Transcription of speech Analysis BUSH: I think, first of all, it's hard to envision more terror on America than September the 11th, 2001. We did nothing to provoke that terrorist attack. A direct and explicit reference to the attacks of September 11. It came upon us because there's an enemy which hates America. They hate what we stand for. We love freedom and we're not changing. And, therefore, In context these words refer to the 9/11 attacks. But they can also be read standing alone, referring to a generic “enemy.” And in context, they serve as a pivot point between the terrorists and Iraq. so long as there's a terrorist network like al-Qaeda, and others willing to fund them, finance them, equip them – we're at war. And so I – you know, obviously, This is a direct merging of “al-Qaeda” and “others,” ie. nation-states like Iraq, in one sentence. I've thought long and hard about the use of troops. I think about it all the time. It is my responsibility to commit the troops. I believe we'll prevail – I know we'll prevail. And out of that disarmament of Saddam will come a better world, particularly for the people who live in Iraq. I think of the risks, calculated the cost of inaction versus the cost of action. And I'm firmly convinced, if we have to, we will act, in the name of peace and in the name of freedom. Now the transition is complete: Bush is talking entirely about Iraq.
BUSH: States like these [Iraq, Iran, North Korea], and their terrorist allies, constitute an axis of evil, arming to threaten the peace of the world.
Note the lumping together of “states” with “terrorist allies.” Bush depicts a view of the world in which there is a tight-knit network or “axis” of terrorist organizations and states working in concert to “threaten the peace of the world.” During the 14 months after this State of the Union Address, Bush officials worked to convince the American people that Iraq was somehow the most dangerous element of this alleged network of evil.
PRESIDENT BUSH: And we will not allow any terrorist or tyrant to threaten civilization with weapons of mass murder.
On the first anniversary of 9/11, Bush ascribes the same goals to the terrorists and ‘tyrants’ – a clear allusion to Saddam Hussein – “to threaten civilization,” fusing them together as one dangerous enemy.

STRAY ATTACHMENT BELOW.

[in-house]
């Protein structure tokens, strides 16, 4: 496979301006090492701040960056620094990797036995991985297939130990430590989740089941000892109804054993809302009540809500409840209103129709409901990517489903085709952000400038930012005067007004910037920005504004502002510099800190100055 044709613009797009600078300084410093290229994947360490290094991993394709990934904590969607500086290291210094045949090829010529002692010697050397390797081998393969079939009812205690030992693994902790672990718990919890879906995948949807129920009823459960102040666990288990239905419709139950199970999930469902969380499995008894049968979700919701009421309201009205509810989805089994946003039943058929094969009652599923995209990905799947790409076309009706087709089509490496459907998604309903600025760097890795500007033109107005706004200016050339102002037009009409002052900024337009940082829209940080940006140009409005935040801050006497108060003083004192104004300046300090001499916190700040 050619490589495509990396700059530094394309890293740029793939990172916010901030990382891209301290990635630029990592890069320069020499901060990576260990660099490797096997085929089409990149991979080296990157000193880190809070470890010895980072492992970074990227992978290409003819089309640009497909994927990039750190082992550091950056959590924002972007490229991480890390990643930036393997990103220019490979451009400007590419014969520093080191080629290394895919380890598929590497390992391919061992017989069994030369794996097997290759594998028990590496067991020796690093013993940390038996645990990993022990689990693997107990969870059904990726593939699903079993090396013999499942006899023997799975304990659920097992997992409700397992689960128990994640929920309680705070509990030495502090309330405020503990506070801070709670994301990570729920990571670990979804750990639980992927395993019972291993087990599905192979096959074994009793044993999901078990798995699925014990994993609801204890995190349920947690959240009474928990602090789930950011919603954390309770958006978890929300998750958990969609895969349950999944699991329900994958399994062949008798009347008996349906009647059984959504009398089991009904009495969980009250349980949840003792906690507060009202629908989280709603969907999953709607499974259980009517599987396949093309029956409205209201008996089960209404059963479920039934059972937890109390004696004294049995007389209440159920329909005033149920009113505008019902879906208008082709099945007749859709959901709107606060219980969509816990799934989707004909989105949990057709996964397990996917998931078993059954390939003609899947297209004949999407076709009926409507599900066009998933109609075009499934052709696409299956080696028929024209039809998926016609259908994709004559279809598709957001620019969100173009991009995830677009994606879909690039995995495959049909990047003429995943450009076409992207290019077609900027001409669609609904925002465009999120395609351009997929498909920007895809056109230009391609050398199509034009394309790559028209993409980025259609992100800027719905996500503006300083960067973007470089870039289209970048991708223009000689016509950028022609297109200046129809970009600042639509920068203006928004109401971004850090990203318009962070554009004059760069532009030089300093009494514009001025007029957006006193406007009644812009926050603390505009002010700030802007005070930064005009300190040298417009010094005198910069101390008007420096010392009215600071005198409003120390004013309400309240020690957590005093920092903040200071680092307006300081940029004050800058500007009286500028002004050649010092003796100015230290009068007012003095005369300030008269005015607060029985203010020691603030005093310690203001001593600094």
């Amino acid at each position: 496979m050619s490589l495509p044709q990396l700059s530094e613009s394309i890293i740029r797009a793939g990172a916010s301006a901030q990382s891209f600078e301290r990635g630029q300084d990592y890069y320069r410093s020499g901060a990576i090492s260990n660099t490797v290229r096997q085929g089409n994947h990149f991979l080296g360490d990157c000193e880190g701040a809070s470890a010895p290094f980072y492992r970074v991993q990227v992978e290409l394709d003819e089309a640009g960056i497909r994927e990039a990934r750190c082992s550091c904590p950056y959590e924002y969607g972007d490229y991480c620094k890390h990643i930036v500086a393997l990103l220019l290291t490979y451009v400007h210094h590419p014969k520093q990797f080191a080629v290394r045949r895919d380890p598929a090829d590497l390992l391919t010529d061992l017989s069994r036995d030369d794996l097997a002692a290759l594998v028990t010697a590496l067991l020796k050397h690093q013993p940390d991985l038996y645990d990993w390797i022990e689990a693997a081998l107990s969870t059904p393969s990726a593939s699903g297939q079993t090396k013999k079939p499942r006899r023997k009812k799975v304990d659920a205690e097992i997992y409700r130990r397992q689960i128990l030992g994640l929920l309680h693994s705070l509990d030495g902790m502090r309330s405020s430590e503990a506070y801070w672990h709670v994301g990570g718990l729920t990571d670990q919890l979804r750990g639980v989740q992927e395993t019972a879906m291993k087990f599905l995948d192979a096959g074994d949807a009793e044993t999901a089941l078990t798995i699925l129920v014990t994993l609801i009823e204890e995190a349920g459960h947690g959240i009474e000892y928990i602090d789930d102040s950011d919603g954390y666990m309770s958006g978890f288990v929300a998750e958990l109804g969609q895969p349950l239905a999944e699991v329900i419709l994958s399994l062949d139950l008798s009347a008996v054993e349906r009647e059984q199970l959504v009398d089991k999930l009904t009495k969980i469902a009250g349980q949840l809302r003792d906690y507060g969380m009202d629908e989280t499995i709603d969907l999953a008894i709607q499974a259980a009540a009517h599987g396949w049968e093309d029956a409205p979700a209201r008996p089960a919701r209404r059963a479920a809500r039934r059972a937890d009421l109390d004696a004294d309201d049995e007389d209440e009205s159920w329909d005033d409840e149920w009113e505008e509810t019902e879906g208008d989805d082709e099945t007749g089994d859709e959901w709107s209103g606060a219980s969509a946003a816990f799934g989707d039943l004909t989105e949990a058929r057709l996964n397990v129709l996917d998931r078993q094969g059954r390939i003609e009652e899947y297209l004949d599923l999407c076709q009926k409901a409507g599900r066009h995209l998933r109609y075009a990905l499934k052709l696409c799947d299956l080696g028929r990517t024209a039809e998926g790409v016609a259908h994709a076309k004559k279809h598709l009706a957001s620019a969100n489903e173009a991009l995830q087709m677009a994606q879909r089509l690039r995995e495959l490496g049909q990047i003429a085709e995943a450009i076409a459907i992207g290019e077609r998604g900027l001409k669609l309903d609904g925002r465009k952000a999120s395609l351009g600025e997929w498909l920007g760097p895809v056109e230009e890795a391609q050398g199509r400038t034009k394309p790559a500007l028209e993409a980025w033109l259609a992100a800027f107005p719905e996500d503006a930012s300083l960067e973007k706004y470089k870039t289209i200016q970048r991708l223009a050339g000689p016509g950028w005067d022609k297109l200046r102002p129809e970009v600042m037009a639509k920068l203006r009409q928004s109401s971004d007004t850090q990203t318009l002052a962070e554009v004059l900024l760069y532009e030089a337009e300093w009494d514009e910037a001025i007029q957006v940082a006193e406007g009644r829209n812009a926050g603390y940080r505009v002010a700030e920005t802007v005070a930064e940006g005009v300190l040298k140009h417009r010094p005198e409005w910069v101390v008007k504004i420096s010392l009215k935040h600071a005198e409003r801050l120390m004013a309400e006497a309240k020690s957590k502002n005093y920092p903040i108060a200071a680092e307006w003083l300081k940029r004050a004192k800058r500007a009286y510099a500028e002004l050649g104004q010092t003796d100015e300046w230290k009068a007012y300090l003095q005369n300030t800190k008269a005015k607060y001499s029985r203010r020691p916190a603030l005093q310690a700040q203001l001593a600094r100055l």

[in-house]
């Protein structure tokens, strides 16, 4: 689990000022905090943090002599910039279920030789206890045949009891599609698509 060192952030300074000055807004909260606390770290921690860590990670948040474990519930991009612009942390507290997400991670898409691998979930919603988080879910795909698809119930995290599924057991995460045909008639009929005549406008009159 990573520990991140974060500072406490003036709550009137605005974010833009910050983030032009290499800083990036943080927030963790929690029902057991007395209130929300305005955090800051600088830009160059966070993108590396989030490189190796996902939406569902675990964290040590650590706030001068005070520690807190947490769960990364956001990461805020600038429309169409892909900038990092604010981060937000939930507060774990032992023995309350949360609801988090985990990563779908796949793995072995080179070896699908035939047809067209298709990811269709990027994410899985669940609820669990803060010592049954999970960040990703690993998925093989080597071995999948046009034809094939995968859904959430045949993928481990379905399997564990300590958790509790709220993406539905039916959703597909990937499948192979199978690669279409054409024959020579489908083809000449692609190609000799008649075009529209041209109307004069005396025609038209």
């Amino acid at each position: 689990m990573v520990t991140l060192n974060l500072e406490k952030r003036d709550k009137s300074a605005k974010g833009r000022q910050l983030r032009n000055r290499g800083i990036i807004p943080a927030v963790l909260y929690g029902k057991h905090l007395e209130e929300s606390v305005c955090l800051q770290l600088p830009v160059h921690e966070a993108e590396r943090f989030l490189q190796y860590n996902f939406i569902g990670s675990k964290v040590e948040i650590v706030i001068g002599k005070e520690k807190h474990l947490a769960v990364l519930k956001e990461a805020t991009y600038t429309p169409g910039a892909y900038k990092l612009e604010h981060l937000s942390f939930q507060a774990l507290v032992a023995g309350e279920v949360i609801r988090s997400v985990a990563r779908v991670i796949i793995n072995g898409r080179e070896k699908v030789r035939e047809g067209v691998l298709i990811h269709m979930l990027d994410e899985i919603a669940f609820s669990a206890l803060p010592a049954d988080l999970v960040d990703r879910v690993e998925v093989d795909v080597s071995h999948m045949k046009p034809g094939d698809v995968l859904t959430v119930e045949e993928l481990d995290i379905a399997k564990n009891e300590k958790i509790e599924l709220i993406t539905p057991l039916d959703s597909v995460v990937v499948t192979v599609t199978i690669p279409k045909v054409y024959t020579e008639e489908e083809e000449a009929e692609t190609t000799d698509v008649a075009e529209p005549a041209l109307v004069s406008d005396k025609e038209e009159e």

JIM LEHRER: Have we ever taken a preemptory strike against another country without them first attacking us?
RUMSFELD: If you think about it, we have no choice. A terrorist can attack at any time, at any place, using a range of techniques... You can only stop it by taking the battles to the terrorists where they are, and going after them.
Lehrer’s question was about a preemptory strike against a nation, but Rumsfeld answers by discussing tactics against terrorists. Once again, a Bush official shifts the discussion from one issue to another, thereby blurring the distinction in the mind of the listener.
CHENEY: ...Confronting the threat posed by Iraq is not a distraction from the war on terror. It is absolutely crucial to winning the war on terror.
BUSH: It’s a man who has got connections with al-Qaeda. Imagine a terrorist network with Iraq as an arsenal and as a training ground. So that a Saddam Hussein could use his shadowy group of people to attack his enemy and leave no fingerprint behind.
BUSH: The people of the United States and our friends and allies will not live at the mercy of an outlaw regime that threatens the peace with weapons of mass murder. We will meet that threat now, with our Army, Air Force, Navy, Coast Guard and Marines, so that we do not have to meet it later with armies of fire fighters and police and doctors on the streets of our cities.
On March 19, 2003, when Bush announces the invasion of Iraq, he once again connects the U.S. efforts in Iraq to the 9/11 terrorist theme. Without directly linking Iraq to 9/11, he states that it is necessary to attack Iraq now in order to prevent a catastrophic terrorist attack on American soil in the future.
From a speech by President Bush on May 1, 2003, 6 weeks after the start of the war:
BUSH: Major combat operations in Iraq have ended. In the battle of Iraq, the United States and our allies have prevailed...
The liberation of Iraq is a crucial advance in the campaign against terror. We've removed an ally of al Qaeda...
Our mission continues. Al Qaeda is wounded, not destroyed.